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#1
Old 11-20-2003, 07:42 AM
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Light Switch positioning

Why are most light switches in homes and offices mounted vertically? They could be mounted horizontal, yes?
#2
Old 11-20-2003, 08:28 AM
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Yes and yes.

There is, in my office a place where 3 switches are mounted in close proximity. Two of the switches are vertical and one is horizontal. Also, it's not unusual to see a combination switch/outlet where the switch is horizontal.
#3
Old 11-20-2003, 08:53 AM
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Thank you Dr. Jackson, but the question is: Why are most light switches in the vertical position?
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Old 11-20-2003, 09:28 AM
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Sorry, didn't process the "why" part of the question. My WAG is convention - that's the way it's always been. It's the same reason that electrical outlets are generally a hammer's height above the floor. They don't have to be, but it's what everyone is used to and it works so there is no motivation to change.
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Old 11-20-2003, 09:30 AM
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Quote:
Originally posted by LowerLip
Thank you Dr. Jackson, but the question is: Why are most light switches in the vertical position?
My WAG is that up=on, down=off is a lot more intuitive than using right/left.
#6
Old 11-20-2003, 09:48 AM
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Also, to mount them sideways, you would need a different type of 'box'. Or add blocking inbetween the studs.
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#7
Old 11-20-2003, 10:02 AM
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<B>enipla</B> gave the right answer.

Studs are vertical and the switch box is rectangular. To attach the box to the stud, it's better to place a long side to the stud than the short side.

Now you may ask, why are switching units built so the switch moves along the long direction and would it be possible to build them otherwise. I can't answer either of those questions.
#8
Old 11-20-2003, 10:10 AM
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Quote:
Originally posted by Joe Random
My WAG is that up=on, down=off is a lot more intuitive than using right/left.
Incidentally; the convention for switches here (UK) and possibly Europe generally, is down=on, up=off (for both rocker and lever type switches, for room lights and power outlets).
#9
Old 11-20-2003, 10:21 AM
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Quote:
Originally posted by aahala
Now you may ask, why are switching units built so the switch moves along the long direction and would it be possible to build them otherwise. I can't answer either of those questions.
Most light switches in Japan are made that way. It allows two or three switches to be arranged vertically within a standard switch box. It takes less wall space than an American style 2- or 3-switch panel.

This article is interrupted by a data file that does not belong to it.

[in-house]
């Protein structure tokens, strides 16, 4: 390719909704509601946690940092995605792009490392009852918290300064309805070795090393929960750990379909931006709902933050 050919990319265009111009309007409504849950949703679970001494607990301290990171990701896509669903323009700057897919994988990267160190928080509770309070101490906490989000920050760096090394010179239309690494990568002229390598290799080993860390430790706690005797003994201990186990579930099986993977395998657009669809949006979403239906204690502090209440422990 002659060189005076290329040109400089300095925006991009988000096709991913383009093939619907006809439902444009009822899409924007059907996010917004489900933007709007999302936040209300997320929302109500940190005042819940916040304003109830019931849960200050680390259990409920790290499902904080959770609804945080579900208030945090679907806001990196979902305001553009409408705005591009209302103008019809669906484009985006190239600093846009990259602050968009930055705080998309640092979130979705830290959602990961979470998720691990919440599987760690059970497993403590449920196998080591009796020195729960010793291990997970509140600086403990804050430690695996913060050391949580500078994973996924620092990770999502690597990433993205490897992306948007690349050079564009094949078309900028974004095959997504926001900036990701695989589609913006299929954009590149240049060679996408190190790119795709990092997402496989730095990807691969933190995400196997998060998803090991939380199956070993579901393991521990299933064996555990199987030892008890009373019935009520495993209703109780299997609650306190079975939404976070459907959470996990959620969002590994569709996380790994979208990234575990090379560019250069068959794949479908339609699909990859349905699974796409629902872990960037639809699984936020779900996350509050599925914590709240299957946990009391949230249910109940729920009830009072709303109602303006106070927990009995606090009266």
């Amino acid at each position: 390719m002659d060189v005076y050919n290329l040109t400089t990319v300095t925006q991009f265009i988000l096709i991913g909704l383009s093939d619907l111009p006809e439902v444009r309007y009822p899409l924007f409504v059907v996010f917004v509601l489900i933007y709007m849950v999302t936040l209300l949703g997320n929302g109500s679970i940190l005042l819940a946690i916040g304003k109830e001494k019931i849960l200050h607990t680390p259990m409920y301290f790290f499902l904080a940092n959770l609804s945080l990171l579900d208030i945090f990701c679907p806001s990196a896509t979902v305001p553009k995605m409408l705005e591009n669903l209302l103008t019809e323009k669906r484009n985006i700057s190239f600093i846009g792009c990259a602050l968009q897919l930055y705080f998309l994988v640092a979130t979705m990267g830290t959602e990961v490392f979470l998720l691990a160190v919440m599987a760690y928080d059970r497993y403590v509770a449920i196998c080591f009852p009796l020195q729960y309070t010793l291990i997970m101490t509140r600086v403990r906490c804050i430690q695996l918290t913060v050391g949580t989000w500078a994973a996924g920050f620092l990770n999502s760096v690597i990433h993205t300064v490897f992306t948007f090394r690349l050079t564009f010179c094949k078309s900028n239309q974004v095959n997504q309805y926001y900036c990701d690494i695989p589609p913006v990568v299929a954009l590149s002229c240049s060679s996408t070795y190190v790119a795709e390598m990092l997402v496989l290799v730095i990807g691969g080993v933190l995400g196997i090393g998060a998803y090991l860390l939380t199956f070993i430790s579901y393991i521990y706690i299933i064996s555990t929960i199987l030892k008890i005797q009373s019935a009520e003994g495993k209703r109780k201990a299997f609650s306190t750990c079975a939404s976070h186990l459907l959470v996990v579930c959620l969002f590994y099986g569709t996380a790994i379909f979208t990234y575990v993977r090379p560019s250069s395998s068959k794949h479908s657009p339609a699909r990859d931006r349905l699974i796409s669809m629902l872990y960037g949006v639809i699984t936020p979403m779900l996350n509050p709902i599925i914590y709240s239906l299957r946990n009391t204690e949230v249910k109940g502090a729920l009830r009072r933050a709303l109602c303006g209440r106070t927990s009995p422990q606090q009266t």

#10
Old 11-20-2003, 02:15 PM
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Once upon a time the light switch had a little ball of mercury inside the hollow toggle of the switch and an electrical contact at its base. When the switch was flipped to the up position the ball of mercury flowed to the bottom of the toggle, closed the contact, and completed the circuit thereby making the lights come on. These were called mercury switches and would only work in a vertical orientation. Years later, mercury switches were outlawed because of the inherent safety hazards associated with mercury, but the tradition of mounting light switches vertically lives on to this day in many places. That, in addition to what was said before regarding mounting the outlet box to a stud.

Interestingly enough, my grandparents house had the old mercury switches in several rooms when I was growing up. One day I noticed that one of them was installed upside down (the part labeled "off" was displayed when the switch was flipped up and vice versa) but it still worked according to the gravity pulling on the mercury. So, whenever this switch said it was off, it was actually on, and that was how I first found out about mercury switches.

SC
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#11
Old 11-20-2003, 03:55 PM
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I have some switches at home that operate left/right. One type is a ganged rocker switch, another is a combo fan speed control/light switch. I believe they are made by Leviton.
#12
Old 11-20-2003, 11:37 PM
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Quote:
Originally posted by Stana Claus
Once upon a time the light switch had a little ball of mercury inside the hollow toggle of the switch and an electrical contact at its base.
[...]
Interestingly enough, my grandparents house had the old mercury switches in several rooms when I was growing up.
[...]
Holy frijoles, do I feel old!

You see, I distinctly recall the boom (if not the birth) of the "new, silent" mercury switches—it occurred during my late preteens / early teens. In any case, far too late to be a determining factor in how light switches were positioned.

If I were to hazard a guess, I would say that it was because of the way the earlier push-button light switches were oriented; and as for why they were oriented as they were, see enipla. (Another factor is that it may have been easier to install lath & plaster around a vertically-mounted switch.)
#13
Old 11-21-2003, 02:05 AM
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I think Santa Claus miight be onto something there. Makes sense with mercury and gravity. But all the other switches, as has been mentioned, maybe it became a tradition.
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